August 31, 2015
Television network executives have begun publicly acknowledging a predicament their audiences recognized some time ago; there is simply too much television. In the midst of what has been dubbed a “golden age” of television, viewers are becoming reluctant to sign up for yet another new or existing series.
In fact, John Landgraf, the head of FX Networks, recently told the Television Critics Association that the glut of TV content means it has become more difficult to “cut through the clutter and create real buzz” when producing a show. With so much programming available, great shows can often go unnoticed or take longer to find an audience.
Then there are countries in which content is being suppressed. In Russia a politically active Ukrainian filmmaker was recently handed a 20 year prison sentence drawing international criticism that the charges were fabricated. Bangladesh meanwhile has banned a banned a new movie because it shed light on the country’s billion dollar garment industry, which is well known for exploiting its workers.
Of course we also cover the week’s top entertainment news including why Warner Bros. is headed to China, Spongebob Squarepants is headed to Broadway and how Netflix is about to lose more than 1000 movie titles.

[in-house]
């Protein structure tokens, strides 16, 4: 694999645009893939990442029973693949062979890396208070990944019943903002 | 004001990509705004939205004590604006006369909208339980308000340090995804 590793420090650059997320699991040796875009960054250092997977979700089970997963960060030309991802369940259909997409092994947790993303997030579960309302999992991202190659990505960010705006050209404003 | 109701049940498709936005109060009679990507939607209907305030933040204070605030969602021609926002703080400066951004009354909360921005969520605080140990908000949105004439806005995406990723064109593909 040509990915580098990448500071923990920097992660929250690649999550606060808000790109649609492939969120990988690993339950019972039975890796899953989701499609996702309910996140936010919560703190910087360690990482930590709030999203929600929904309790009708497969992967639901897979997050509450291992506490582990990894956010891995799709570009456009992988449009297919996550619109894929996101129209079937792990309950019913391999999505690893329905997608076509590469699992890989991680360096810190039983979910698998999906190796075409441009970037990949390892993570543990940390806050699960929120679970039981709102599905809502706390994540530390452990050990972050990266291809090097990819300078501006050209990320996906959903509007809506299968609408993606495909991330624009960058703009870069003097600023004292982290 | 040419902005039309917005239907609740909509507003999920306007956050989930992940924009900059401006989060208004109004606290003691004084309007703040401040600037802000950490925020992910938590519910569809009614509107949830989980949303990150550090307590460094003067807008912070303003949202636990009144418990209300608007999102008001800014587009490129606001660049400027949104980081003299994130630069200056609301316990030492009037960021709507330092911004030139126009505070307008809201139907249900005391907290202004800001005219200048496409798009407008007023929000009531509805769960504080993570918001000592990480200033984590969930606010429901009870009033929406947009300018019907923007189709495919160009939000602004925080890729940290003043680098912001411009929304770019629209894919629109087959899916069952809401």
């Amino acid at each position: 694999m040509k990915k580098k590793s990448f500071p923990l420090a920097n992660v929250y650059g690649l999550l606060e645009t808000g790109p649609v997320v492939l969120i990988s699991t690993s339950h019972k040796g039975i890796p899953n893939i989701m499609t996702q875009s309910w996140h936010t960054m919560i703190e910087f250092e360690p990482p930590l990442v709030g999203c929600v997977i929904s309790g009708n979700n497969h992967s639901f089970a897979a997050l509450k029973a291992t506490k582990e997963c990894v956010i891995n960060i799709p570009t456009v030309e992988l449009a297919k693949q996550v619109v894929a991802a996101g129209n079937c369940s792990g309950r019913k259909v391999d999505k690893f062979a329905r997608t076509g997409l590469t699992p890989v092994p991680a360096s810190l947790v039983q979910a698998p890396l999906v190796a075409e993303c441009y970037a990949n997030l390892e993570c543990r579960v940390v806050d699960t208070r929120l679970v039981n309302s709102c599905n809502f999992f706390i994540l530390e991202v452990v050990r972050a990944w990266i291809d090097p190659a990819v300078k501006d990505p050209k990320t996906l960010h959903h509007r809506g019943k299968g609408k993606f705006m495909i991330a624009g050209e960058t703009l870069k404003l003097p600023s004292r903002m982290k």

March 31, 2014
Every spring movie theater operators from around the world converge on Las Vegas to attend CinemaCon. During the week-long convention cinema owners are bombarded with industry facts, attendance figures, educational seminars and endless footage from upcoming releases. Over the years advances in digital projection have become an increasingly important topic at the show.
It’s no secret that cinemas have been slowly converting their facilities from traditional 35mm projection to digital. There was no better indication that the days of celluloid film prints are definitely over than the number of vendors at CinemaCon demonstrating the next generation of digital technology, including immersive sound and laser projectors.
When it comes to live theater, there is no doubt that New York’s Broadway and London’s West End are the leaders of the pack. Our own Michael Giltz reviews his previous predictions and investment advice by recapping the past year’s biggest money making productions, as well as a few financial losers.
Of course, we also cover the week’s top entertainment news stories including the fall of “Duck Dynasty”, a decline in paid cable subscribers and Oprah Winfrey’s plans for a national tour.